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our money well, we are guilty of his madness, that rather chooses to lock up eyes and hands, than to make himself forever blessed, by giving them to those that want them.

For after we have satisfied our own sober and reasonable wants, all the rest of our money is but like sparé eyes, or hands; it is something that we cannot keep to ourselves, without being foolish in the use of it, something that can only be used well, by giving it to those who want it.

Thirdly, If we waste our money, we are not only guilty of wasting a talent which God has given us, we are not only guilty of making that useless, which is so powerful a means of doing good, but we do ourselves this farther harm, that we turn this useful talent into a powerful means of corrupting ourselves; because so far as it is spent wrong, so far it is spent in the support of some wrong temper, in gratifying some vain and unreasonable desires, in conforming to those fashions and pride of the world, which, as Christians and reasonable men, we are obliged to renounce.

As wit and fine parts cannot be trifled away and only lost, but will expose those that have them into greater follies, if they are not strictly devoted to piety; so money, if it is not used strictly according to reason and religion, cannot only be trifled away, but it will betray pecple into greater follies, and make them live a more silly and evtravagant life, than they could have done without it. If, therefore, you don't spend your money in doing good to others, you must spend it to the hurt of yourself. You will act like a man that should refuse to give that as a cordial to a sick friend, though he could not drink it himself without inflaming his blood. For this is the case of superfluous money if you give it to those that want it, it is a cordial; if you spend it upon yourself in something that you do not want, it only inflames and disorders your mind, and makes you worse than you

would be without it. Consider again the forementioned comparison ; if the man that would not make a right use of spare eyes and hands, should by continually trying to use them himself, spoil his own eyes and hands, we might justly accuse hima of still greater madness.

Now this is truly the case of riches spent upon ourselves in vain and needless expenses ; in trying to use them where they have no real use, nor we any real want, we only use them to our great hurt, in creating unreasonable desires, in nourishing ill tempers, in indulging our passions, and supporting a worldly, vain turn of mind. For high eating and drinking, fine clothes, and fine houses, state and equipage, gay pleasures and diversions, do all of them naturally hurt and disorder our hearts; they are the food and nourishment of all the folly and weakness of our nature, and are certain means to make us vain and worldly in our tempers. They are all of them the support of something that ought not to be supported; they are contrary to that sobriety and piety of heart, which relishes divine things; they are like so many weights upon our minds, that make us less able, and less inclined to raise up our thoughts and affections to the things that are above.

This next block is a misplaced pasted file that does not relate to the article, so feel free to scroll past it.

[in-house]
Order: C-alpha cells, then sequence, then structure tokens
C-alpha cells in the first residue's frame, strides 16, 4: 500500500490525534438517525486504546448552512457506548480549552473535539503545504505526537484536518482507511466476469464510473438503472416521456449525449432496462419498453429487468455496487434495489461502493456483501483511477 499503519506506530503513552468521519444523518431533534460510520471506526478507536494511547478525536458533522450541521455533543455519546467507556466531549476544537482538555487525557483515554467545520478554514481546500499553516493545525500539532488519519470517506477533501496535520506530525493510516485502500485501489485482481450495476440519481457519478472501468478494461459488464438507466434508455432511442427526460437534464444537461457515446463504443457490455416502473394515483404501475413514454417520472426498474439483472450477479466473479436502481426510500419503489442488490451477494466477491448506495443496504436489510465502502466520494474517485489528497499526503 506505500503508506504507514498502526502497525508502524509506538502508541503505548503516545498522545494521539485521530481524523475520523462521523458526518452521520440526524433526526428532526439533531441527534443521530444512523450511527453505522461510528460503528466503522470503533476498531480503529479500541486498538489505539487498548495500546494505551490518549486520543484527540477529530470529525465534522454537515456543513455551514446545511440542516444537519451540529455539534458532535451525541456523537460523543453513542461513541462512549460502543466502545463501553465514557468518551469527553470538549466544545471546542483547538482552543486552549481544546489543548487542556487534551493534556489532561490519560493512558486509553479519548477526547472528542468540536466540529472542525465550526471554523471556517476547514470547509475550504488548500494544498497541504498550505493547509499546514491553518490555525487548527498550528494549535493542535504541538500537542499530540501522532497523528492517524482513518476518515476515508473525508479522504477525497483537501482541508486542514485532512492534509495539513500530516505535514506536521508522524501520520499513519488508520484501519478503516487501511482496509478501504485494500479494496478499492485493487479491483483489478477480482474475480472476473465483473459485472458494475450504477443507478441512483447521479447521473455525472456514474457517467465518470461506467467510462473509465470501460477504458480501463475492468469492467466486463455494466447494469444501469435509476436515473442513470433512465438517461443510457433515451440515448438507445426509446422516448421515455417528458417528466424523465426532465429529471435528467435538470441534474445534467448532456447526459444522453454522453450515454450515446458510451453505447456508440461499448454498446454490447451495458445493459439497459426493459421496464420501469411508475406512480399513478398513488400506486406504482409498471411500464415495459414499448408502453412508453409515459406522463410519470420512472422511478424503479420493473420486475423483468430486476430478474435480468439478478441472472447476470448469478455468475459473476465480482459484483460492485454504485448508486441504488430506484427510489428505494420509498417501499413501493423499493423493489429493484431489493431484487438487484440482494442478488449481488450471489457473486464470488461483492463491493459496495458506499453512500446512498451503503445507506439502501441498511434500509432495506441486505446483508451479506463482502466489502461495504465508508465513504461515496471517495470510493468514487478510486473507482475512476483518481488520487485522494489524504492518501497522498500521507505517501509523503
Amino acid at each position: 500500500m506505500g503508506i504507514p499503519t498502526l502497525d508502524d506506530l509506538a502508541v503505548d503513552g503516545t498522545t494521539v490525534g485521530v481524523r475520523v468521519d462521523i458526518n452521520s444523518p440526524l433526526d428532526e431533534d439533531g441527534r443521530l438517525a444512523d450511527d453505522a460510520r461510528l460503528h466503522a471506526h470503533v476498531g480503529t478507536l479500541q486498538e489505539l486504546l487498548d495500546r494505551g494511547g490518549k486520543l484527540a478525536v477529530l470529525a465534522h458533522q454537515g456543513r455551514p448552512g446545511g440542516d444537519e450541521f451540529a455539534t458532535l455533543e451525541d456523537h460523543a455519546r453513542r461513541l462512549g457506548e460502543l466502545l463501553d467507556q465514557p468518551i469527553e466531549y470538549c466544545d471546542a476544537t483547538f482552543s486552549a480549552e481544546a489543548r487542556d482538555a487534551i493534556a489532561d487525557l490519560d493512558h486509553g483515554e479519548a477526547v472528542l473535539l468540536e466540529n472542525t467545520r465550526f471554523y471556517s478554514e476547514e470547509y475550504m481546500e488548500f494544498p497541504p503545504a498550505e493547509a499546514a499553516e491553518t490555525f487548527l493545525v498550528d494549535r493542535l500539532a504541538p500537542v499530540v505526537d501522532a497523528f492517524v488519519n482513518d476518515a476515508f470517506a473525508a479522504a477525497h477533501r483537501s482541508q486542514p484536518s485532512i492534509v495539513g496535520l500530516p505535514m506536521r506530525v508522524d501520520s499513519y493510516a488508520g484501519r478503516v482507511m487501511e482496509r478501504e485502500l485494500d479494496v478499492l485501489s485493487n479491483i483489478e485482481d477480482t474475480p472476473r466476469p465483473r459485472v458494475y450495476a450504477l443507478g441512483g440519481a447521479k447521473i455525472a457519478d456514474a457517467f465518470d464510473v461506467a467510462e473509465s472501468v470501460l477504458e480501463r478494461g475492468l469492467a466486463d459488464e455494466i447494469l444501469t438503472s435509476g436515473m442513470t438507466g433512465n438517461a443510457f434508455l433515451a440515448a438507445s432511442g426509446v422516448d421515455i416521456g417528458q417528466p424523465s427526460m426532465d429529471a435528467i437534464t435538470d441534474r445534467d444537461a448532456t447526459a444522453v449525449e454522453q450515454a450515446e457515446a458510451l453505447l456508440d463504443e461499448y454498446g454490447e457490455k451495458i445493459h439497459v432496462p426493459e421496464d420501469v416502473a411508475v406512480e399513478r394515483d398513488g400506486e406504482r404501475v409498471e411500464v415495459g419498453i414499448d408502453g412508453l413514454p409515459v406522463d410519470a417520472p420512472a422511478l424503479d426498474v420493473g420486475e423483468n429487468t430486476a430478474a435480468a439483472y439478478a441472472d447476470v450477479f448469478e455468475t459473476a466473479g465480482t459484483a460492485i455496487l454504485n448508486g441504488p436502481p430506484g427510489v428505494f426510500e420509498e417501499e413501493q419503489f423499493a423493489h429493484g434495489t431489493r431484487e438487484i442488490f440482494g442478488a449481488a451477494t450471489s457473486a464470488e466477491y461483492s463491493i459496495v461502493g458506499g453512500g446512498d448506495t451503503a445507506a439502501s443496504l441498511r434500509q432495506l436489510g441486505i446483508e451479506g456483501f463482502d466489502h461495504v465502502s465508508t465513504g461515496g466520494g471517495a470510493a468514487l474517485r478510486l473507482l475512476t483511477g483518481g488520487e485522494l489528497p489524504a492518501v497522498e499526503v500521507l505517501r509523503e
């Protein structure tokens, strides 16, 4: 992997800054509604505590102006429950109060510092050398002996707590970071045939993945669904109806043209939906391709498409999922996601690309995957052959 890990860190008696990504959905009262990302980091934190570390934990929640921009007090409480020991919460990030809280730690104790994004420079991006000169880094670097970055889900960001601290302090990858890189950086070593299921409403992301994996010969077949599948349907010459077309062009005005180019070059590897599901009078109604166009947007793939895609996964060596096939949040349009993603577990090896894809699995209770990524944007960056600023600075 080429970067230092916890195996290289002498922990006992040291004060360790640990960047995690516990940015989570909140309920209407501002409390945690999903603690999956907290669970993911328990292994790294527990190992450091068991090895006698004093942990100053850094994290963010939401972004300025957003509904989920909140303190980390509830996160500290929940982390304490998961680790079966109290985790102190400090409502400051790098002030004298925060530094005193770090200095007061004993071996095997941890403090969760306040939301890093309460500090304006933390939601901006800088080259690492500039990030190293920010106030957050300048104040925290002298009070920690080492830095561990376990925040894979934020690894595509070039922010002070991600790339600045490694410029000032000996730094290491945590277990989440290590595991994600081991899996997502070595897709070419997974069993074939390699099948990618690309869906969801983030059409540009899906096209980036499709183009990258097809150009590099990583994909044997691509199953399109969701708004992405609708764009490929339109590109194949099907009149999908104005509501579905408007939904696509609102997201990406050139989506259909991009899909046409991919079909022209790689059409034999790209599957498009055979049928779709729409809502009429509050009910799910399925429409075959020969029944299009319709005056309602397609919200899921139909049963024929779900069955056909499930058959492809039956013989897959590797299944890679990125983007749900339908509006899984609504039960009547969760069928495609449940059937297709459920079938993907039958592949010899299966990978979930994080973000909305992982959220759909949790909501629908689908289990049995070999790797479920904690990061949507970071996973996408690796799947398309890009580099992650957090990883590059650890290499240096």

So that money thus spent, is not merely wasted or lost, but it is spent to bad purposes, and miserable effects, to the corruption and disorder of our hearts, and to the making us less able to live up to the sublime doctrines of the Gospel. It is but like keeping money from the poor, to buy poison for ourselves.

For so much as is spent in the vanity of dress, may be reckoned so much laid out to fix vanity in our minds.So much as is laid out for idleness and indulgence, may be reckoned so much given to render our hearts dull and sensual. So much as is spent in state and equipage, may be reckoned so much spent to dazzle your own eyes, and render you the idol of your own imagination. And so in every thing, when you go from reasonable wants, you only support some unreasonable temper, some turn of mind, which every good Christian is called upon to re


So that on' all accounts, whether we consider our fortune as a talent and trust from God, or the great good that it enables us to do, or the great harm that it does to ourselves, if idly spent; on all these great accounts it

appears, that it is absolutely necessary, to make reason and religion the strict rule of using all our fortune.

Every exhortation in Scripture to be wise and reasonable, satisfying only such wants as God would have satisfied; every exhortation to be spiritual and heavenly, pressing after a glorious change of our nature; every exhortation to love our neighbour as ourselves, to love all mankind as God bas loved them, is a command to be strictly religious in the use of our money. For none of these tempers can be complied with, unless we be wise and reasonable, spiritual and heavenly, exercising a brotherly love, a godlike charity in the use of all our fortune. These tempers, and this use of our worldly. goods, is so much the doctrine of all the New Testament, that you cannot read a chapter, without being taught something of it. I shall only produce one remarkable passage of Scripture, which is sufficient to justify all that I have said concerning this religious use of all our fortune.

6 When the Son of man shall come in his glory, and all the holy angels with him, then shall he sit